So let your board member off the hook, and help them to understand that their role is to open doors, and have conversations with their contacts to find out their business interests and if there is a potential fit.  Their only goal might therefore be to secure a follow up, perhaps with you as the sponsorship lead.

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About the AuthorMena Gainpaulsingh is a fundraising professional and consultant specializing in strategy, individual giving, capital campaigns, grant writing, prospect research and event management. She has worked in the sector for 18 years, initially at the Medical Foundation for the Care of Victims of Torture, where she worked on a capital campaign to build a new treatment centre for torture survivors.

As a consultant, Mena has worked with a broad range of organizations, including WaterAid Canada, Starlight Children’s Foundation and Virgin Unite. She has delivered training internationally on strategy, major gifts, international fundraising, donor stewardship and grant writing at a number of venues, including: City of Ottawa Arts Centres, Volunteer Ottawa, Algonquin College AFP Ottawa and Toronto.  In a voluntary capacity Mena sits on the boards of the Rideau Valley Wildlife Sanctuary and AFP Ottawa, where she is Vice President of Professional Development.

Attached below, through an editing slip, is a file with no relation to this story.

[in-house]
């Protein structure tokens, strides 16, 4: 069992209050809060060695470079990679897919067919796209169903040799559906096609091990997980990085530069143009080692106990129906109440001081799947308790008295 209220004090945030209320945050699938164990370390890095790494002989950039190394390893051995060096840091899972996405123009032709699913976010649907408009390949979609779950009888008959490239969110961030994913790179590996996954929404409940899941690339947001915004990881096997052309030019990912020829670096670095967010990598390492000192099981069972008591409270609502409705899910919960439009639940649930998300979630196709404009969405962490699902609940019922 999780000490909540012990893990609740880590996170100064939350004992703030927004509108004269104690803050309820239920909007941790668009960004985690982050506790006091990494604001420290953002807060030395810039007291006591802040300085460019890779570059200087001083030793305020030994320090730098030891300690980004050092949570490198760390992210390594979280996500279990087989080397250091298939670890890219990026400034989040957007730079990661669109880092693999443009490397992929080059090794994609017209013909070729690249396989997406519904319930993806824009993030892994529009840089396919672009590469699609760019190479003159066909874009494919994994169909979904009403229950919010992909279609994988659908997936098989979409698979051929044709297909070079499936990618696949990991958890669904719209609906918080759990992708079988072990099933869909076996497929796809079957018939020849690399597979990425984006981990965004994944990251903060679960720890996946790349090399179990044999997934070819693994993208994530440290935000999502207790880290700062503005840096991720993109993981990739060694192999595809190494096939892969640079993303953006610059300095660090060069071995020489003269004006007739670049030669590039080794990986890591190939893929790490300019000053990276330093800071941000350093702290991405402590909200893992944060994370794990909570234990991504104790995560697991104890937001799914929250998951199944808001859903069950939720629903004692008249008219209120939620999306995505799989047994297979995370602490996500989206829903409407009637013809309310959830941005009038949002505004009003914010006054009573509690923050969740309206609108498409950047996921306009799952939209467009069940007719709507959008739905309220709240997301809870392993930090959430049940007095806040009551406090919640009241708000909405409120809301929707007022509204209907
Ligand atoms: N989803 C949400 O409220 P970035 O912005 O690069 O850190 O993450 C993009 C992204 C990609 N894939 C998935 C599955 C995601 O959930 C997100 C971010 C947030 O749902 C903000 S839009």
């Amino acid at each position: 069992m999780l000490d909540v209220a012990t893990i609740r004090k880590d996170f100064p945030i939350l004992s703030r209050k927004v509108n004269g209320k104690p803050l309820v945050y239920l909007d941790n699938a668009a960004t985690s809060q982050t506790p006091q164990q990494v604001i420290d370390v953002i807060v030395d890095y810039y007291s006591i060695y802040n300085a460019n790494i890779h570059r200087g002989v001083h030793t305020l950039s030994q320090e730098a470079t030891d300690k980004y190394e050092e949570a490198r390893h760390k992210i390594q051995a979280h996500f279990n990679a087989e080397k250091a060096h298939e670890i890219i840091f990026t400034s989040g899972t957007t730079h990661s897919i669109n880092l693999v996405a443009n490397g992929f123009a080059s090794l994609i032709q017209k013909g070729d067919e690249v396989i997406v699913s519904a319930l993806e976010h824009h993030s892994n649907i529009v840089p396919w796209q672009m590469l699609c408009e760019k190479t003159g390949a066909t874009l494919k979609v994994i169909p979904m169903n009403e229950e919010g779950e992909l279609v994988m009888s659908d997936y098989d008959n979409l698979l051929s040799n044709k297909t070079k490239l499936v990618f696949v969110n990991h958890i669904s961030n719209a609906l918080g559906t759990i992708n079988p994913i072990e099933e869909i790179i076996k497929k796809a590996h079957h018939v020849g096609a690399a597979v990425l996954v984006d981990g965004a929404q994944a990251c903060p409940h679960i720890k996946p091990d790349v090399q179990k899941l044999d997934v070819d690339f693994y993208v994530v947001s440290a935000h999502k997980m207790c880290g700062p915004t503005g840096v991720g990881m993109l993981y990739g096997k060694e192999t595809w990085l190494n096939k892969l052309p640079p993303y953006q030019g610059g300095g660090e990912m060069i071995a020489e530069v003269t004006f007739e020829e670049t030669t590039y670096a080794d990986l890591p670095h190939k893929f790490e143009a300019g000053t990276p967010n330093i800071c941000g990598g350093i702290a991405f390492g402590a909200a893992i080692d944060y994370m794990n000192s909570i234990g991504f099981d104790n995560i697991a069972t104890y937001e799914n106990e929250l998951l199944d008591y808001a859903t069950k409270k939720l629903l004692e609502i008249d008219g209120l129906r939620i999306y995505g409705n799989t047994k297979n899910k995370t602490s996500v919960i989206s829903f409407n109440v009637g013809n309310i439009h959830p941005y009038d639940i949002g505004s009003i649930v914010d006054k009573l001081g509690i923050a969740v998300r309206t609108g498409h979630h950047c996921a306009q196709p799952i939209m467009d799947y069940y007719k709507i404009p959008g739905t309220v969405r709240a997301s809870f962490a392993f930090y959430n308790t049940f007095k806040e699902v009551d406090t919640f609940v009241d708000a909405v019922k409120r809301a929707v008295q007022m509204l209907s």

She is dedicated to supporting the professional development of fundraisers and enjoys helping charities navigate their way through their various fundraising challenges.